Key Stages of Money Laundering

Key Stages of Money Laundering

Money laundering is usually a three-stage process:

  1. Placement -Illegal funds are paid into legitimate financial arrangements with reputable institutions, such as life assurance policies or building society accounts.
  2. Layering -Layering will involve a number of transactions to hide the original source of the
    criminal funds. The number of transactions is unlimited depending upon how far the criminal wants to go in hiding the source of funds. Often large sums of money from criminal activities are broken up into smaller amounts before the laundering process takes place.
  3. Integration -This is the process by which the criminal funds finally look clean, in that they appear to be fully integrated into the economy having gone through several transactions to hide their origins.

Money Laundering

Making transactions via financial services products is a method often favoured by criminals trying to hide the source of illicit funds. If an investment is made, for example when it is encashed, a legitimate source of funds is established.

In the case of general insurance products, there may be an instance where a high value premium is paid for insurance which is then cancelled quickly, resulting in repayment by cheque from a legitimate account.

These funds could then be moved through the system using a series of other transactions before finally being considered clean by the criminals.

Lets look at this in more detail:

The Placement Stage

The placement stage represents the initial entry of the “dirty” cash or proceeds of crime into the financial system. Generally, this stage serves two purposes: (a) it relieves the criminal of holding and guarding large amounts of bulky of cash; and (b) it places the money into the legitimate financial system. It is during the placement stage that money launderers are the most vulnerable to being caught. This is due to the fact that placing large amounts of money (cash) into the legitimate financial system may raise suspicions of officials.

The placement of the proceeds of crime can be done in a number of ways. Some common methods include:

Loan Repayment – Repayment of loans or credit cards with illegal proceeds
Gambling – Purchase of gambling chips or placing bets on sporting events
Currency Smuggling – The physical movement of illegal currency or monetary instruments over the border
Currency Exchanges – Purchasing foreign money with illegal funds through foreign currency exchanges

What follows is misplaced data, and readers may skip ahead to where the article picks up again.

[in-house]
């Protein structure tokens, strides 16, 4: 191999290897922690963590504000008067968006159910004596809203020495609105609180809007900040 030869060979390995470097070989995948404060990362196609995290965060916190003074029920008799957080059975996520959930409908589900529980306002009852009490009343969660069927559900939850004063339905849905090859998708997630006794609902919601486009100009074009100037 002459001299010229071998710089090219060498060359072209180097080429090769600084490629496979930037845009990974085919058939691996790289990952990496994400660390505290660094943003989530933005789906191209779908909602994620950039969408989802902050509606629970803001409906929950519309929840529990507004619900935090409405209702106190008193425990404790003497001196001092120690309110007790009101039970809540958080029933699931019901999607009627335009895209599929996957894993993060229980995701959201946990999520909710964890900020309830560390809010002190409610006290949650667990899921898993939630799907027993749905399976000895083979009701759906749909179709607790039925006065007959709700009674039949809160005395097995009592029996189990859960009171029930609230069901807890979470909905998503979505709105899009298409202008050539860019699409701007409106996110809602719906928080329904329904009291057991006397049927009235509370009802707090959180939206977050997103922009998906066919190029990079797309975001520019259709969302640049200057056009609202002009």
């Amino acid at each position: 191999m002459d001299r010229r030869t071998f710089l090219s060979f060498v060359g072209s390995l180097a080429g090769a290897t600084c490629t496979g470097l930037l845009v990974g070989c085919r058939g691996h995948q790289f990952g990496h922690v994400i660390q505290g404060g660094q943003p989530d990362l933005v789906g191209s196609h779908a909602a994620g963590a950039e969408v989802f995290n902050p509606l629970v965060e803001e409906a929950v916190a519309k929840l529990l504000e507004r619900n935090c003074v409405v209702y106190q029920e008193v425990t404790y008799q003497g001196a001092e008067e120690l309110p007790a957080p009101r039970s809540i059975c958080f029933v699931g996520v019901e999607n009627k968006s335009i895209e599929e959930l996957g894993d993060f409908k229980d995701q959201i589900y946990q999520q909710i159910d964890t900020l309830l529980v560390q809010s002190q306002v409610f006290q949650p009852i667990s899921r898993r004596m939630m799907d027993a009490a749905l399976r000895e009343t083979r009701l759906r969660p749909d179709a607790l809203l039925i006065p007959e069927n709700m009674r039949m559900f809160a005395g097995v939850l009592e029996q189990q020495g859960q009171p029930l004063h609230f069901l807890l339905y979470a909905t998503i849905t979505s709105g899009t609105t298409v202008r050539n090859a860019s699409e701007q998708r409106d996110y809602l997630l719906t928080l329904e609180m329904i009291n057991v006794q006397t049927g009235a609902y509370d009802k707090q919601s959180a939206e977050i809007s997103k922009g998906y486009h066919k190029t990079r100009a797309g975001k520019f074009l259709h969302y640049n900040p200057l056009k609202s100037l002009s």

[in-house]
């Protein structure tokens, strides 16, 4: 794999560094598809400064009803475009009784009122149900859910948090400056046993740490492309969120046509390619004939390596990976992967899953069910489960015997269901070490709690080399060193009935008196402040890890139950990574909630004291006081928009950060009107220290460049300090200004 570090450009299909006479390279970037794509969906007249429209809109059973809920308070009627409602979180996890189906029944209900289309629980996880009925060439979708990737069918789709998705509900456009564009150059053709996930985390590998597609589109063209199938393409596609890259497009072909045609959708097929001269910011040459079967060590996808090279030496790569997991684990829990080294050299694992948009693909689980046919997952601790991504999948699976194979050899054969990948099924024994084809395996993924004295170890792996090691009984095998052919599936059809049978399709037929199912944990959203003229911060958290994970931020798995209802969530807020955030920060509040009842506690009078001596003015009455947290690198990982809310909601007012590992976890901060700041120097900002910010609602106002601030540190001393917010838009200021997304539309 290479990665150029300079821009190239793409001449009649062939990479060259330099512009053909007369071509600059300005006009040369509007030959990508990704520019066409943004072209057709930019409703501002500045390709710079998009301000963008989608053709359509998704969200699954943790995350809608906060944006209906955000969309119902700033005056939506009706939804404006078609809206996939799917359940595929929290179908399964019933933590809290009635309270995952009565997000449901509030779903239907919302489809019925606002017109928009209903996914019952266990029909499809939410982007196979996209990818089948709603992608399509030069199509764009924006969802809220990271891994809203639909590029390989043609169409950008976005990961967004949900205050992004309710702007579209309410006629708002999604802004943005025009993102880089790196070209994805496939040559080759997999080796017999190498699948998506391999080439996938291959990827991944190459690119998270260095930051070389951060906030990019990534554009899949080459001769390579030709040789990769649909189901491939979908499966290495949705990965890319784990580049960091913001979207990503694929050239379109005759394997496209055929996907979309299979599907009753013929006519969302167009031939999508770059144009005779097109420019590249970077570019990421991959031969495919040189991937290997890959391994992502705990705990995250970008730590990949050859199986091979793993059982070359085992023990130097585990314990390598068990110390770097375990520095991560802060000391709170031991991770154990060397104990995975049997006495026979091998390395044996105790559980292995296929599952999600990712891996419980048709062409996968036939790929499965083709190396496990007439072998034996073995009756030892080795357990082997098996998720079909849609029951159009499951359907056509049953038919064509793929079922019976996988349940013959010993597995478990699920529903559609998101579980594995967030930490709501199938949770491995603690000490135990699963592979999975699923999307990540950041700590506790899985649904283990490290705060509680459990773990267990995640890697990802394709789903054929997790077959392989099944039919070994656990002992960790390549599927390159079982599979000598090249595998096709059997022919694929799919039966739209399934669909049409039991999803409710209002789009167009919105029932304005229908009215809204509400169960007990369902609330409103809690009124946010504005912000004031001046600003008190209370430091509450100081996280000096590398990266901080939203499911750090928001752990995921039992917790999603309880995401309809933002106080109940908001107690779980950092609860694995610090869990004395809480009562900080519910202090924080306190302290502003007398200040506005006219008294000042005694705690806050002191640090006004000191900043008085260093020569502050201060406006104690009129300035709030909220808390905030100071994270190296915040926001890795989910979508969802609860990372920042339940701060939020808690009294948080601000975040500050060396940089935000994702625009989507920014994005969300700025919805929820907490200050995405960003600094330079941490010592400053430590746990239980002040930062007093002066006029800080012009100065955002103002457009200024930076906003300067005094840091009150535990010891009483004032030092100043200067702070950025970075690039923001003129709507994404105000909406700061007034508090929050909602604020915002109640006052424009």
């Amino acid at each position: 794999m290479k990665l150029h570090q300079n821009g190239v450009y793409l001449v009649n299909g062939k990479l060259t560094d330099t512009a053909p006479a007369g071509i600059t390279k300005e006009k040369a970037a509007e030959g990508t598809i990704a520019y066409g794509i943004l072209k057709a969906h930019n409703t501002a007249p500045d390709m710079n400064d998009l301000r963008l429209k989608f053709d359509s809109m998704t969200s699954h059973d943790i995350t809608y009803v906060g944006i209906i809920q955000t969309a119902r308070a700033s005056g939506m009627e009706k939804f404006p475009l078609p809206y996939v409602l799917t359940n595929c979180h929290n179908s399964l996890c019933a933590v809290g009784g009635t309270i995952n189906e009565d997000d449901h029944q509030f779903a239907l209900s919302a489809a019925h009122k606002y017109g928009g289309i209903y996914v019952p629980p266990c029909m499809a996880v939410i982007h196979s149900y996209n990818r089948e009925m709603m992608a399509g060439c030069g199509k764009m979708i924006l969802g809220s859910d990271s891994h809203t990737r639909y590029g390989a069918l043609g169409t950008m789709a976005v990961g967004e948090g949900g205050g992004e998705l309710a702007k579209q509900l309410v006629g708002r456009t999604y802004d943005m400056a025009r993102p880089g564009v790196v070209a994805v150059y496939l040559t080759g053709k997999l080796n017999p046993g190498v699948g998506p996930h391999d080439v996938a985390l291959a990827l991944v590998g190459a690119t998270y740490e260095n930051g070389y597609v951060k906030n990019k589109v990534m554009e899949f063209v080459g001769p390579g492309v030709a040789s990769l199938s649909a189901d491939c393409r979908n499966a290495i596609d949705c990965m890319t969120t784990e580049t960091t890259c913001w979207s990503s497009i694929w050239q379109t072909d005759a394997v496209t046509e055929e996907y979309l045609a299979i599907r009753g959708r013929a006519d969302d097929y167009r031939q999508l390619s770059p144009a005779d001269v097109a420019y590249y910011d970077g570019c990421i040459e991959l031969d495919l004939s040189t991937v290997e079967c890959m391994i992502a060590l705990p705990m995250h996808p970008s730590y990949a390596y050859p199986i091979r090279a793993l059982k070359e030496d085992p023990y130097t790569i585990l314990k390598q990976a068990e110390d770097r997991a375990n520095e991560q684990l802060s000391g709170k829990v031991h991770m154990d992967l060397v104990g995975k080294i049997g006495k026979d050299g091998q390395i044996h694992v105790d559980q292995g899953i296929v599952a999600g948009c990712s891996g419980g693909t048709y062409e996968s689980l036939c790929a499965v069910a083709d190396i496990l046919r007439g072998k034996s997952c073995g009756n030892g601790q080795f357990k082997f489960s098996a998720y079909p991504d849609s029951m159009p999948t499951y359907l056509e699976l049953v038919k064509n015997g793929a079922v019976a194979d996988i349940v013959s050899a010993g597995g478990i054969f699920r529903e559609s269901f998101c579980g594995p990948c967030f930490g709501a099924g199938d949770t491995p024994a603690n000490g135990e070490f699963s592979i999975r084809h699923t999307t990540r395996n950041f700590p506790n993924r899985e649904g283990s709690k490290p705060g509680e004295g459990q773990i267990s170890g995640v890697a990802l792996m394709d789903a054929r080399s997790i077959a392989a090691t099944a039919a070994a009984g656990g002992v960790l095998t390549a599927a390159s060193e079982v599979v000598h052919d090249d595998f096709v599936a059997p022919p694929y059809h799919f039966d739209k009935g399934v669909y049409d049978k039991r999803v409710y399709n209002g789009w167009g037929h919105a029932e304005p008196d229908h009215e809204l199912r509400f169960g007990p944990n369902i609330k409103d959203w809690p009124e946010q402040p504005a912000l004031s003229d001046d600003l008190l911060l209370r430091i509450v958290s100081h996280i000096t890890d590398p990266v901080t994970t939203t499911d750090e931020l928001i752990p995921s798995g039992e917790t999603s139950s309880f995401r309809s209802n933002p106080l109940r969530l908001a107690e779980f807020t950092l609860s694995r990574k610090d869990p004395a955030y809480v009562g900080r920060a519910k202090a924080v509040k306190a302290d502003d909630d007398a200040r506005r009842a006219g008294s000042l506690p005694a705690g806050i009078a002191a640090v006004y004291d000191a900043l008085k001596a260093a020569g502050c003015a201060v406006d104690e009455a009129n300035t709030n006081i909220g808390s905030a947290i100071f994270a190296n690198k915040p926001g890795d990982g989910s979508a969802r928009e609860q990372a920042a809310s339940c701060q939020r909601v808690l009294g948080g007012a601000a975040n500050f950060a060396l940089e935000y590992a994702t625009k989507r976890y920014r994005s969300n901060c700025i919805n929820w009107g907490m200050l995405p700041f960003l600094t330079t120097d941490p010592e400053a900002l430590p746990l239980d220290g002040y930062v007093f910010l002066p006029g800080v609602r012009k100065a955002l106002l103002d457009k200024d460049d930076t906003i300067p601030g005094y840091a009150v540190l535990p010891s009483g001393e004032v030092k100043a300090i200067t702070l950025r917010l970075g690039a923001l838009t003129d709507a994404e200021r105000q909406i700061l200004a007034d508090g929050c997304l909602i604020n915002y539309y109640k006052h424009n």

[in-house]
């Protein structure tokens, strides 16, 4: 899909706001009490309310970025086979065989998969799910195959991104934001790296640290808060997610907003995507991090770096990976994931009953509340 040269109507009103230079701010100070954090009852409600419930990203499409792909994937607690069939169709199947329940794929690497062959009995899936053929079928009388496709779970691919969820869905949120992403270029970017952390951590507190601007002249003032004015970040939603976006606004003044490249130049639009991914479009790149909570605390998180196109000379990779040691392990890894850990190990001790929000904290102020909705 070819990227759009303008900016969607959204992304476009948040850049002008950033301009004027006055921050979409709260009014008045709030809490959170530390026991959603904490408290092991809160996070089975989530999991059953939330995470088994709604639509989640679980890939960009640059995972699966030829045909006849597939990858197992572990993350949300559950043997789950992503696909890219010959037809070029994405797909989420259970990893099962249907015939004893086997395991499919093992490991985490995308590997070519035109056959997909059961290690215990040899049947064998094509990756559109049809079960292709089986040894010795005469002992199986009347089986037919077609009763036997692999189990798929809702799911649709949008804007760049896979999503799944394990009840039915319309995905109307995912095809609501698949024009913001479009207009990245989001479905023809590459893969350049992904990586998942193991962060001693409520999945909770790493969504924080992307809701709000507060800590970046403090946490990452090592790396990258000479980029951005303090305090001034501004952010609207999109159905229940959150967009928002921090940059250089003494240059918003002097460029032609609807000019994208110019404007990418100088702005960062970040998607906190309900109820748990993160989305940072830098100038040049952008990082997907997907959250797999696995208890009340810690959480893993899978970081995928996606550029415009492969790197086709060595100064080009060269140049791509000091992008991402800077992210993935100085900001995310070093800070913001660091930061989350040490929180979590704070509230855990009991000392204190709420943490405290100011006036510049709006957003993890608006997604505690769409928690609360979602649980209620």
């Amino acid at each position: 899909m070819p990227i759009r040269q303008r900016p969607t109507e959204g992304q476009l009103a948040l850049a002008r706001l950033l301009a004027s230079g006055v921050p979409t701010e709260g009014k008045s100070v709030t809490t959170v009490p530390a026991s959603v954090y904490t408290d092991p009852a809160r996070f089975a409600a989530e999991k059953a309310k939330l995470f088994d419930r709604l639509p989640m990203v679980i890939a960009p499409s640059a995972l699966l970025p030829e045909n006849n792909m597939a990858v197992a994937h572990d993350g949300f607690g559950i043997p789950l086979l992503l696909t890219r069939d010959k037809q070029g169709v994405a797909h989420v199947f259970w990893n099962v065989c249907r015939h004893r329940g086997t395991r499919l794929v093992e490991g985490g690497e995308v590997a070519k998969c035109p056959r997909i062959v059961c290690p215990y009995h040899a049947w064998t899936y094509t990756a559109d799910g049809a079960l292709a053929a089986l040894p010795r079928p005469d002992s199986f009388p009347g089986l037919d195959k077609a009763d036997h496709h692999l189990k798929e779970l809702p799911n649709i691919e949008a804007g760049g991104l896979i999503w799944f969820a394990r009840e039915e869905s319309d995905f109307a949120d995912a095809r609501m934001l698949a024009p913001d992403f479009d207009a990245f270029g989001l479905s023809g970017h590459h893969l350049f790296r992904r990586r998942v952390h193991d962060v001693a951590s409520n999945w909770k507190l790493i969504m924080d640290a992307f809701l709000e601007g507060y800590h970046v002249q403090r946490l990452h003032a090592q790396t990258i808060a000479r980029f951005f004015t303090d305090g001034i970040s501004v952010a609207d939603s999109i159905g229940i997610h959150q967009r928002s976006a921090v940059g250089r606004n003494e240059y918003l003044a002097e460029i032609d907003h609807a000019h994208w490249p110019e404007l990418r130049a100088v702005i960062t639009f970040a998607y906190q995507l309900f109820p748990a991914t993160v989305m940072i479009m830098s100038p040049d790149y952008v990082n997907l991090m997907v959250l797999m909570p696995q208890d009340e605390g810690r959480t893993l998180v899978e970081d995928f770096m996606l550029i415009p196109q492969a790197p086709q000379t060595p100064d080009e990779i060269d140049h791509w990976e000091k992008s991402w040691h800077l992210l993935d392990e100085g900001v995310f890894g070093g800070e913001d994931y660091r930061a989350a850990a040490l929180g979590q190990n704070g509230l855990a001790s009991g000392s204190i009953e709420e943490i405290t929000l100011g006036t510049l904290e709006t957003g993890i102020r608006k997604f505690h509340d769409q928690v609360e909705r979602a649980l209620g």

Blending Funds – Using a legitimate cash focused business to co-mingle dirty funds with the day’s legitimate sales receipts

The Layering Stage

After placement comes the layering stage (sometimes referred to as structuring). The layering stage is the most complex and often entails the international movement of the funds. The primary purpose of this stage is to separate the illicit money from its source. This is done by the sophisticated layering of financial transactions that obscure the audit trail and sever the link with the original crime.

During this stage, for example, the money launderers may begin by moving funds electronically from one country to another, then divide them into investments placed in advanced financial options or overseas markets; constantly moving them to elude detection; each time, exploiting loopholes or discrepancies in legislation and taking advantage of delays in judicial or police cooperation.

The Integration Stage

The final stage of the money laundering process is termed the integration stage. It is at the integration stage where the money is returned to the criminal from what seem to be legitimate sources. Having been placed initially as cash and layered through a number of financial transactions, the criminal proceeds are now fully integrated into the financial system and can be used for any purpose.

There are many different ways in which the laundered money can be integrated back with the criminal; however, the major objective at this stage is to reunite the money with the criminal in a manner that does not draw attention and appears to result from a legitimate source. For example, the purchases of property, art work, jewellery, or high-end automobiles are common ways for the launderer to enjoy their illegal profits without necessarily drawing attention to themselves.